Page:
Excess alcohol consumption during pregnancy, especially during the first trimester, can result in a spectrum of congenital malformations and developmental disabilities known as fetal alcohol syndrome (FAS) (Baumann, Schild, Hume, & Sokol 2006; Foster & Marriott 2006). Fetal alcohol spectrum disorder (FASD) is a less-severe manifestation of FAS. FAS and FASD prevalence is underreported (Fox & Druschel 2003). Data from births during 1995–1997 indicate rates in some states ranging from 0.3 to 1.5 per 1,000 live-born infants; rates were highest for African American and American Indian or Alaska Native populations (CDC, 2002). The quantity of alcohol required to produce partial FAS or FAE has not been established. Current recommendations are to drink no more than one to two units of alcohol once or twice a week and avoid heavy drinking for pregnant women or for those planning pregnancy (Foster & Marriott 2006).
Violence against Women
Research since mid-1980s reports that intimate partner violence (IPV) is associated with increased mortality, injury and disability, poor general health, chronic pain, substance abuse, reproductive disorders, and poorer pregnancy outcomes (Plichta, 2004). Pregnant women are more vulnerable to violence; homicide leads the causes of death for pregnant and recently pregnant women (Shadigian & Bauer 2005).
Since the mid-1980s, then U.S. Surgeon General C. Everett Koop and others recommended routine screening for IPV during pregnancy (ACOG, 2006, 2007; USDHHS, 1986). However, screening rates and practices are far from optimal and enhanced violence prevention training for all practitioners working with women (Shadigian & Bauer 2005). Screening protocols must include an adequate referral network, and social workers are in a leadership position to advocate for services in the form of counseling, shelters, and legal assistance.
Nutrition and Exercise
Insufficient physical activity significantly contributes to women's morbidity and mortality. Ensuring sufficient physical activity in daily life is strongly related to social support and self-efficacy (Smith, Cheung, Bauman, Zehle, & McLean 2005). Less than half of pregnant women are physically active, increasing their risk for mood problems and pre-eclampsia (Poudevigne & O'Connor, 2006; Saftlas, Logsden-Sackett, Wang, Woolson, & Bracken 2004).
Obesity during pregnancy increases risk of maternal, fetal, and neonatal complications, diabetes, pre-eclampsia, caesarian section, and birth defects (Siega-Riz & Laraira 2006). Women entering pregnancy at higher weights are more likely to retain their increased gestational weight with subsequent pregnancies; women who retain their pregnancy weight increase risks of complications in future pregnancies, including gestational diabetes (Bainbridge, 2006). Clinicians discourage obese women from attempting weight loss during pregnancy (Yu, Teoh, & Robinson 2006).
Poverty and Racism
Women head more than half of poor families, and women and children constitute the fastest growing segments of poverty dwelling people (DeNavas-Walt, Proctor, & Lee 2006). Poverty is associated with inadequate health care and nutrition, excess stress and limited alternatives (Krieger, 2001). Problems persist for low-income women's accessing reproductive health services beyond the postpartum period. Some states are experimenting with Medicaid waivers for well-women's health that would provide primary health care services, including contraception and cancer screening (Gold, 2003).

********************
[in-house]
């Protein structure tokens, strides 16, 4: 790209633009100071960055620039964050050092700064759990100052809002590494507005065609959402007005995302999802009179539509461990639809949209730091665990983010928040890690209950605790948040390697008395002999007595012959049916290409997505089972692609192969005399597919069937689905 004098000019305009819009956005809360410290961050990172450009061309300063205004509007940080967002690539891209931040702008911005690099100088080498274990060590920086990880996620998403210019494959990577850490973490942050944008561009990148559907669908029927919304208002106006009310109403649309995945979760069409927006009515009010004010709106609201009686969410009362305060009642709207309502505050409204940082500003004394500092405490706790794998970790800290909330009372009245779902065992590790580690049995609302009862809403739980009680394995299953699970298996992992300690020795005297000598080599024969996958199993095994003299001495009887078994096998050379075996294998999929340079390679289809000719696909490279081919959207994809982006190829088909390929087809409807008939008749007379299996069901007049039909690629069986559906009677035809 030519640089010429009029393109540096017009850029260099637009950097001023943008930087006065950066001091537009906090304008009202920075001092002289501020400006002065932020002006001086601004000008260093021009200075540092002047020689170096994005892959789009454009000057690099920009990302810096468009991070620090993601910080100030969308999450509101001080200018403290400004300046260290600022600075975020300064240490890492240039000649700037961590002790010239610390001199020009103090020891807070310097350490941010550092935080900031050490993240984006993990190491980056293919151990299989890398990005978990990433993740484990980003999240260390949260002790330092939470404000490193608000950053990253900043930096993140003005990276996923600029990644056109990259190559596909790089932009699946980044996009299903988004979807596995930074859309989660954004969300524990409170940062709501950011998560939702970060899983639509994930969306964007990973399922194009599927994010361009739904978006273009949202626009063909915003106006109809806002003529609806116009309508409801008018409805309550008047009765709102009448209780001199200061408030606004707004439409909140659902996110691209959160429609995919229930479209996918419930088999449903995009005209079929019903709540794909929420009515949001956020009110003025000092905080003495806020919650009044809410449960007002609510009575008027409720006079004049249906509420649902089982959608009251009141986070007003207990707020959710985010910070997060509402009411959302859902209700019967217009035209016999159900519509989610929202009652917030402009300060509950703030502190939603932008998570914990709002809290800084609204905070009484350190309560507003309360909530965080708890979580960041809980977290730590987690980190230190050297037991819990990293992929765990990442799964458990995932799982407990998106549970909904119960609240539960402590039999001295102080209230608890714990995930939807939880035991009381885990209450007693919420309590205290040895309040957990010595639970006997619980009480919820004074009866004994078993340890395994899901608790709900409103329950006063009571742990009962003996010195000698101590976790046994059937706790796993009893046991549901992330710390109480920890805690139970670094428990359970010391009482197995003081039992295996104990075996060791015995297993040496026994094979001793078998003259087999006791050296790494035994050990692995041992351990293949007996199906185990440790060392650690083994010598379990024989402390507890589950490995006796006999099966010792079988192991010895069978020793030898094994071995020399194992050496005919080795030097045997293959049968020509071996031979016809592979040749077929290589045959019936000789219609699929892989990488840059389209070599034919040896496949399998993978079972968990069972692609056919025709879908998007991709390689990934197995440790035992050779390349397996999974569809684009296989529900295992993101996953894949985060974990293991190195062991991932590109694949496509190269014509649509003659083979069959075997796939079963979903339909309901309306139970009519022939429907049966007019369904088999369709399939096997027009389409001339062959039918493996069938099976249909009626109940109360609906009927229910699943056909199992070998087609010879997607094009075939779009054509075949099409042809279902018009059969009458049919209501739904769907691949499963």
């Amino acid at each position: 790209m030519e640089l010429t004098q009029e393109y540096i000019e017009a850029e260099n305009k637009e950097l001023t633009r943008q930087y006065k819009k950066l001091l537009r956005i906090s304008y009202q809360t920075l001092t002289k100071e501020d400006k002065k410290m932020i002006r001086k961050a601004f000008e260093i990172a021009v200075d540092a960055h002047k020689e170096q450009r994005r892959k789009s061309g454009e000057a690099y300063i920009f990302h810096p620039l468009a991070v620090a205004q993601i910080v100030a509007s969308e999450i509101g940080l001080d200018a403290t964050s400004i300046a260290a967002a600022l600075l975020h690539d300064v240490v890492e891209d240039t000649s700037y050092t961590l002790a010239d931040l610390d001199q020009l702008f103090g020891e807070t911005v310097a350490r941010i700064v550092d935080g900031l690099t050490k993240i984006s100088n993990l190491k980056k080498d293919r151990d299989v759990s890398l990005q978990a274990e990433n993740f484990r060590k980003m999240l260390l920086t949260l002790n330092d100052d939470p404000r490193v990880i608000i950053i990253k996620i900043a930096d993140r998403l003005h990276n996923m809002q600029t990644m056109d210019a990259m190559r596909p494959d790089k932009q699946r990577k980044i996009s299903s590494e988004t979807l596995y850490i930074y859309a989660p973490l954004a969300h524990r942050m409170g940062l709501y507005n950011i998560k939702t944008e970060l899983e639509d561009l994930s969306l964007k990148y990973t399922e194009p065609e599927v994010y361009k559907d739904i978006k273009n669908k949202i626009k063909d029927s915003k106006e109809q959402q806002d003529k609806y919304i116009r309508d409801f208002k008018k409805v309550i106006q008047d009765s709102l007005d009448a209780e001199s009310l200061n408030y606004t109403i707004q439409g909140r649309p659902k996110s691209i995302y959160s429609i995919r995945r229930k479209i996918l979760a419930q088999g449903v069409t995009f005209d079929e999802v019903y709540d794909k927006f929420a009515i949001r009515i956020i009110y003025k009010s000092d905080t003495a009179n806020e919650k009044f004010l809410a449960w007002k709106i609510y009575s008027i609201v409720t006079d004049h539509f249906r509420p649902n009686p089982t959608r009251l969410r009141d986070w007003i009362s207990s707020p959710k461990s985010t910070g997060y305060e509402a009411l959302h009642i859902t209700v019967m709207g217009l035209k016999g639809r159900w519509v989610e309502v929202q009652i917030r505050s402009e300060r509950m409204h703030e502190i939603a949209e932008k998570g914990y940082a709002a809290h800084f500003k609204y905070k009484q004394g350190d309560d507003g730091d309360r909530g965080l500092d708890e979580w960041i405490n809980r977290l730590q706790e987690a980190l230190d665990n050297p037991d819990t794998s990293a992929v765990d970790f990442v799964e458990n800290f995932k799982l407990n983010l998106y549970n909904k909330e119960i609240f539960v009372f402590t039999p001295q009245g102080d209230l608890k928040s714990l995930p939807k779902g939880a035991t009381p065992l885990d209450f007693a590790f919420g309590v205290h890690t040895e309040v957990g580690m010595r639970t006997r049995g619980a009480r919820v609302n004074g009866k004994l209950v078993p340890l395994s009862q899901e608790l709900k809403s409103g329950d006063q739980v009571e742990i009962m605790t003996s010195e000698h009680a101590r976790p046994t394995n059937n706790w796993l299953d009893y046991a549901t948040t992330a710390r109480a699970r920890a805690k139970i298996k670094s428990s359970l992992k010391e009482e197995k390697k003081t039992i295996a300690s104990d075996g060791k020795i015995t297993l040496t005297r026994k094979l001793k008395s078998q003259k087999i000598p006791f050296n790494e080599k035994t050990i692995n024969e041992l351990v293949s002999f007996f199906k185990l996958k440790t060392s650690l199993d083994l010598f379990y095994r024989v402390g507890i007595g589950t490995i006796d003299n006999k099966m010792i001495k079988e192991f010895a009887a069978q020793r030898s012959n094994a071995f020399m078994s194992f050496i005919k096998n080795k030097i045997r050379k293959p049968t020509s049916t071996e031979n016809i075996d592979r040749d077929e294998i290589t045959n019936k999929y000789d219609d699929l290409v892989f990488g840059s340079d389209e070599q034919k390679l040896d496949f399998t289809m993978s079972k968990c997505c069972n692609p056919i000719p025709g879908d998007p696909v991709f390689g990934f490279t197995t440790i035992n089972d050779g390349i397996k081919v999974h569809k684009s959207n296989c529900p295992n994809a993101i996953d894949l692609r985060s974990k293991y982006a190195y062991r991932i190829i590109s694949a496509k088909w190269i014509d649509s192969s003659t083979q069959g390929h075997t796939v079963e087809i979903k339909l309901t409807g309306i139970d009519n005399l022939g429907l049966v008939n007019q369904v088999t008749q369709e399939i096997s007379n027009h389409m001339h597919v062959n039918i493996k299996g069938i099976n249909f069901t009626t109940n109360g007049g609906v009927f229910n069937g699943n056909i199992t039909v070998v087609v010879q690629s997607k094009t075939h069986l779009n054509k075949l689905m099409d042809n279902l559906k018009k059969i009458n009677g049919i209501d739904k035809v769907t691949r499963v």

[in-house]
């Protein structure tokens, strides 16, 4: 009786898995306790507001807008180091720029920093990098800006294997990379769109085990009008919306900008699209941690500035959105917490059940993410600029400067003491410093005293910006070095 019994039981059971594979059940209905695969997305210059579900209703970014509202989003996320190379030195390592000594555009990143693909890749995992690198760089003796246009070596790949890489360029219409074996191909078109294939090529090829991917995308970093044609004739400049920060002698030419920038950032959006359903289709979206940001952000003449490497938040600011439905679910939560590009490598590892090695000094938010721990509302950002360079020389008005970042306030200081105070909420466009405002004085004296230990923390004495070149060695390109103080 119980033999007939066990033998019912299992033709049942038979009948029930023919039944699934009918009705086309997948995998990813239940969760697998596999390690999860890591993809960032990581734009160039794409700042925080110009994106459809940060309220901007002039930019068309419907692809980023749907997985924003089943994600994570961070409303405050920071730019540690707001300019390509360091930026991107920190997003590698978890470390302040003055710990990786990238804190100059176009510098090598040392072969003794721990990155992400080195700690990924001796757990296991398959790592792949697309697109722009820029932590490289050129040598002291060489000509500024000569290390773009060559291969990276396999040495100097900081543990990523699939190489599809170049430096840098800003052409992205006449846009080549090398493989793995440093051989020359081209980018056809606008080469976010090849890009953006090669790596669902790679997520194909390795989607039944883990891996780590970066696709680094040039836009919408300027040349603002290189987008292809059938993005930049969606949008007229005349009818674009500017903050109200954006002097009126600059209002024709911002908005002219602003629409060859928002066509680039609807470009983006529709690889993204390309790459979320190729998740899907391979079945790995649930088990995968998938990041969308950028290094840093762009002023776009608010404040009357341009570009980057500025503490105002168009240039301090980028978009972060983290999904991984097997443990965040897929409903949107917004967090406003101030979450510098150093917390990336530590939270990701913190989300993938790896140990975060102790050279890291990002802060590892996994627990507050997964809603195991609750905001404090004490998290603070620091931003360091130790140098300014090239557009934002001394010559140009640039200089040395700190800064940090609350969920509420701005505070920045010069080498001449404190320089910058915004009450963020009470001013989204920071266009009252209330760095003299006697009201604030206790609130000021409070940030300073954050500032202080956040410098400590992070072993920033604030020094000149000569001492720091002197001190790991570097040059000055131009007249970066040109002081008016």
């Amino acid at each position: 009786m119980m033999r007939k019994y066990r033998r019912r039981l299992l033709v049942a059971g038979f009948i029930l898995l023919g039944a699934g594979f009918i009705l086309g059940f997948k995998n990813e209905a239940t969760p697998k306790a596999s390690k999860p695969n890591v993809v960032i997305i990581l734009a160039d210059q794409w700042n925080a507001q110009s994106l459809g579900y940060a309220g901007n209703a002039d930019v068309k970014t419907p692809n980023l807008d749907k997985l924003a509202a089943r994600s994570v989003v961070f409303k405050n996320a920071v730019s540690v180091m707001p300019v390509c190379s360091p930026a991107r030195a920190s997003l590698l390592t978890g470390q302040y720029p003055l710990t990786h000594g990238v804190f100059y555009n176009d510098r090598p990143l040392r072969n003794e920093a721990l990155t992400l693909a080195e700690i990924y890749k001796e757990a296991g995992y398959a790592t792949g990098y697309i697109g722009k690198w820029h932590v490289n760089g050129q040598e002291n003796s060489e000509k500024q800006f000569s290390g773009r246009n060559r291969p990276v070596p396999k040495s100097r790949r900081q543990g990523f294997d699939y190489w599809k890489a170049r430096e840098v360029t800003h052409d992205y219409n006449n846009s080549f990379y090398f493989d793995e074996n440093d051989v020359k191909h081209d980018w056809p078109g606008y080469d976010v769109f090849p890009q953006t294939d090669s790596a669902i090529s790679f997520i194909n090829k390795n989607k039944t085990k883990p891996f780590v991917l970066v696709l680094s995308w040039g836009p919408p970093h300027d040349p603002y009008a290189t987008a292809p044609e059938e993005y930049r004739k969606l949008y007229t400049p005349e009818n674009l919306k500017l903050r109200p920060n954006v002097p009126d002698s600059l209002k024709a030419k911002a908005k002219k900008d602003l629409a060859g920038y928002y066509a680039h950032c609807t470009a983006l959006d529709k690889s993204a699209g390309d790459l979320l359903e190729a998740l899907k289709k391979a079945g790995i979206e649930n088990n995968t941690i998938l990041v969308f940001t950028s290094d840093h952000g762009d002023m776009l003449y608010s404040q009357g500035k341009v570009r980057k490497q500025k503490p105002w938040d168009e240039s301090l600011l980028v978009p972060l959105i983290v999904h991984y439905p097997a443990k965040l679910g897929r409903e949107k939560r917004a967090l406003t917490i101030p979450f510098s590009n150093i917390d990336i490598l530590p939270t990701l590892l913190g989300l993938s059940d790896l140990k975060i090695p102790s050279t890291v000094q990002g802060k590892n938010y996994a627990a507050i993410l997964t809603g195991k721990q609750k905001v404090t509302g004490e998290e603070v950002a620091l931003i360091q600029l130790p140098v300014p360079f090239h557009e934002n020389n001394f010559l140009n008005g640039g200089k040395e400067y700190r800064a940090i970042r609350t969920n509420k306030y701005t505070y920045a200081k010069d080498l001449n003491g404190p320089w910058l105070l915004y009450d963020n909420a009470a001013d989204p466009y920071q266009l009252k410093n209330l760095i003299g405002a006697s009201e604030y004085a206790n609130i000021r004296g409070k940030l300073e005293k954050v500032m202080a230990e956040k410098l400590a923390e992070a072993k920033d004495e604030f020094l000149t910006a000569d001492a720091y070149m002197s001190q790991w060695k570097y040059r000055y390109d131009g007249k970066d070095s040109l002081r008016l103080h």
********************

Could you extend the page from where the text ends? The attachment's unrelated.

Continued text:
Social determinants of health such as poverty and racism impact reproductive health outcomes (Krieger, 2001; Krieger, Rowley, Herman, Avery, & Phillips 1993; Institute of Medicine, 2003). Lu and Halfon (2003) posit that optimal reproductive outcomes result from health influences throughout life. Mustillo et al. (2004) found that women's self-reported experiences with racial discrimination were associated with PTB and LBW and concluded that this discrimination may contribute to the racial disparities in birth outcomes.
Politics threaten Title X program efforts and other measures to prevent unintended pregnancy. The Food and Drug Administration faced political pressure when reviewing over-the-counter approval for emergency contraception (Wood, Drazen & Greene 2005). Abstinence-only sex education is federally funded, despite insufficient evidence of its effectiveness (Brückner & Bearman, 2005; Jemmott, Jemmott, & Fong 1998). Politics threaten Title X program efforts and other measures to prevent unintended pregnancy. The Food and Drug Administration faced political pressure when reviewing over-the-counter approval for emergency contraception (Wood et al., 2005). In 1993, President Clinton suspended President Reagan's 1984 Global Gag Rule that had curtailed federal contributions for international family planning organizations providing abortion, counseling or reference for abortion, or advocating legal abortion (Population Action International, 2006); President George W. Bush reinstated the policy in 2001. A current international assistance program, The President's Emergency Plan for AIDS Relief, reserves one-third of all its funding for abstinence-only programs (Cohen, 2005).
Roles and Implications for Social Work
Social workers work in the reproductive health arena at the micro level by providing social support, counseling, education, and financial assistance to women and their families. Social workers must also help communities and society through social work practice at the macro level to support policies that emphasize prevention, increase access to the broad spectrum of reproductive health services, and lessen social determinants of health, such as poverty and racism. Social workers can advocate for policies and programs that reduce reproductive health risk factors, such as programs for smoking cessation, substance abuse prevention and treatment, violence prevention, nutrition and fitness, and poverty alleviation. We can advocate for access to reproductive health care for poor women beyond prenatal care and delivery by supporting Medicaid waivers for family planning and other reproductive health care in the preconceptional, postpartum, and interpartum periods. Finally, we must staunchly support efforts to reduce unintended pregnancy by supporting a woman's right to control her fertility, expanding access to these services for low-income women. As suggested by Miller, Piccinino, and Tsui (2005, p. 109), “nothing in the history of this country suggests that the family planning needs of the population are likely to be met without the strongest possible advocacy.”